Of course, you won’t get the interactive experience of a live stream. But it’s the next best thing when you can’t visit in person. And, you won’t even need a mullet outfit — business on top, party on the bottom; it can just be party everywhere. One thing to keep in mind is that when agents create the recordings, they’re most likely gonna emphasize the best aspects of the home. This can make it easier for you to miss some of its not-so-highlight-worthy characteristics, compared to seeing the live walkthrough. 

How to prepare

  1. Read the listing agent’s directions on how to access the live stream, ask questions during the event, and follow up after it.
  2. Register, download whatever app you need to — like Zoom — on your computer or phone, and get familiar with it before the event.  
  3. Check out all the online information available about the property listing.
  4. Write down any questions you can think of that you’ll want to ask the listing agent during the event.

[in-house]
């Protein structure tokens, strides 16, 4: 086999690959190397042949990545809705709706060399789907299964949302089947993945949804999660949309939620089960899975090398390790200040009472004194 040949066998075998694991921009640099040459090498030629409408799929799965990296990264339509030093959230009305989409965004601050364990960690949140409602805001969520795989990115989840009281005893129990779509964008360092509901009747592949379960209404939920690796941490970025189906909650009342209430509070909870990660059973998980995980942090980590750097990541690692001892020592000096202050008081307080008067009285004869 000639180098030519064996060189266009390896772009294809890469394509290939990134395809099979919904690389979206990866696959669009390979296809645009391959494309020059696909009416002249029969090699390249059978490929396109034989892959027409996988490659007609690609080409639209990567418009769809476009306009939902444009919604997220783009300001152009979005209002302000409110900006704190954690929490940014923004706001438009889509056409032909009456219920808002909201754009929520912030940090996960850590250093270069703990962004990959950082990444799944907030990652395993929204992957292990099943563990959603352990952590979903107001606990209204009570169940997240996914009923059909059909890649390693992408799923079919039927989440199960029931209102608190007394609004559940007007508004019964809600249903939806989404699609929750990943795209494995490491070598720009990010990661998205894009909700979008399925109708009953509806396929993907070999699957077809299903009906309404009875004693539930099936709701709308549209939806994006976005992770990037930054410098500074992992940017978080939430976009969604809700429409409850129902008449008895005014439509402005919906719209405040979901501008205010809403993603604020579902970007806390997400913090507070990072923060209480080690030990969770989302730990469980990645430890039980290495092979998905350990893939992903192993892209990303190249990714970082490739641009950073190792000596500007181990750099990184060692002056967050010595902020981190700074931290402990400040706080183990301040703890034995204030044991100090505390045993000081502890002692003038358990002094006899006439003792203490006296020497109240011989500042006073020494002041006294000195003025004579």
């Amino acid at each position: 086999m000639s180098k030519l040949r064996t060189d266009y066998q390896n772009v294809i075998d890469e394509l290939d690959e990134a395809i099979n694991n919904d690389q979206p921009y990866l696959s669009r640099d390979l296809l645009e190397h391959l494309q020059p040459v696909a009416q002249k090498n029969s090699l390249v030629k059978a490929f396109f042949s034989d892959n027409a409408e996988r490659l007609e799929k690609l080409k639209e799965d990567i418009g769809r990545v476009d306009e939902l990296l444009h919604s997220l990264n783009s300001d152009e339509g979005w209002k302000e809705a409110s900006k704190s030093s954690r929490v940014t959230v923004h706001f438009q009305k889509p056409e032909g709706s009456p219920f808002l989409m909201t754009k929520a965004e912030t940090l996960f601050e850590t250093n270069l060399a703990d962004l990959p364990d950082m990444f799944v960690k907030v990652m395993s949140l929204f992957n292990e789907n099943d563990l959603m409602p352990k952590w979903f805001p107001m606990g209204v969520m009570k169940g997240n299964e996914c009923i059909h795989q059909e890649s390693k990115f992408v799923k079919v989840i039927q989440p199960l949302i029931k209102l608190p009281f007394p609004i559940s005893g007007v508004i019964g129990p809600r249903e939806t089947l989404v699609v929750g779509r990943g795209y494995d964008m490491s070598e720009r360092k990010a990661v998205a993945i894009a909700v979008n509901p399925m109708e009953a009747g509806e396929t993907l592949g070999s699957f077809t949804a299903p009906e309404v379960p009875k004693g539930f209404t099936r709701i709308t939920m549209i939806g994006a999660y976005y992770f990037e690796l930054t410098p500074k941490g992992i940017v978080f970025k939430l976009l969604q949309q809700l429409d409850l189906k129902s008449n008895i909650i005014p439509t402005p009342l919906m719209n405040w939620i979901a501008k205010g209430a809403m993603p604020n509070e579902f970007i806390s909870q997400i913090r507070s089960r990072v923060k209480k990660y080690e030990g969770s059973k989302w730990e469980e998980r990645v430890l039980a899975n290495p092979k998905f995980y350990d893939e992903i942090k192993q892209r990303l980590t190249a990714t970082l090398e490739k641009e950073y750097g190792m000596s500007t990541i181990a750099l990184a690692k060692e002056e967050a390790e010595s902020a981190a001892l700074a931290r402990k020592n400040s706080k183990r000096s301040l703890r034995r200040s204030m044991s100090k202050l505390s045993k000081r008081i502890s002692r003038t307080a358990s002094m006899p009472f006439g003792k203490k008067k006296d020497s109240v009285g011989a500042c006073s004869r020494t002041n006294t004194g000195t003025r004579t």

5. Get a pen and paper ready, in case you need to jot down questions for them, your agent, or a family member during the live or recorded event. 
  6. Log on to the event at least a few minutes early, so you don’t risk missing any helpful information from the listing agent. 
  7. If you can, plan to carve out an interrupted block of time for the event, where you can be in a distraction-free space, so you can focus solely on the event. 
  8. If you have time — and you live nearby — drive by the property beforehand to get a look at the outside and get a feel for the neighborhood.
  9. Ask your agent to share any helpful info on the neighborhood and surrounding areas

What should you ask?

So, what questions should you ask, to make sure you can tell if the home is a stud or a dud?  

Here are a few important questions you can ask:  

  1. Can you zoom in on that?
    A little more to your left. OK, a smidge to the right. Just a hair higher. OK, maybe 2 hairs higher. Perfect. Don’t be afraid to ask. It is a big and many-zeroed decision. 
  2. Can you show us around outside the property?
    This lets you see the condition of the street, driveway, yard; fencing, and other privacy features; noticeable maintenance issues, etc.
  3. Where is the property line?
    Are we talking to the willow tree, or just past the slightly-creepy gnome statue village? Inquiring minds want to know. 
  4. How’s the cell signal in and around the property?
    If you don’t want to be repeating “Can you hear me now?” 50+ times a day for the next several years, then this is a crucial question.
  5. Is it noisy?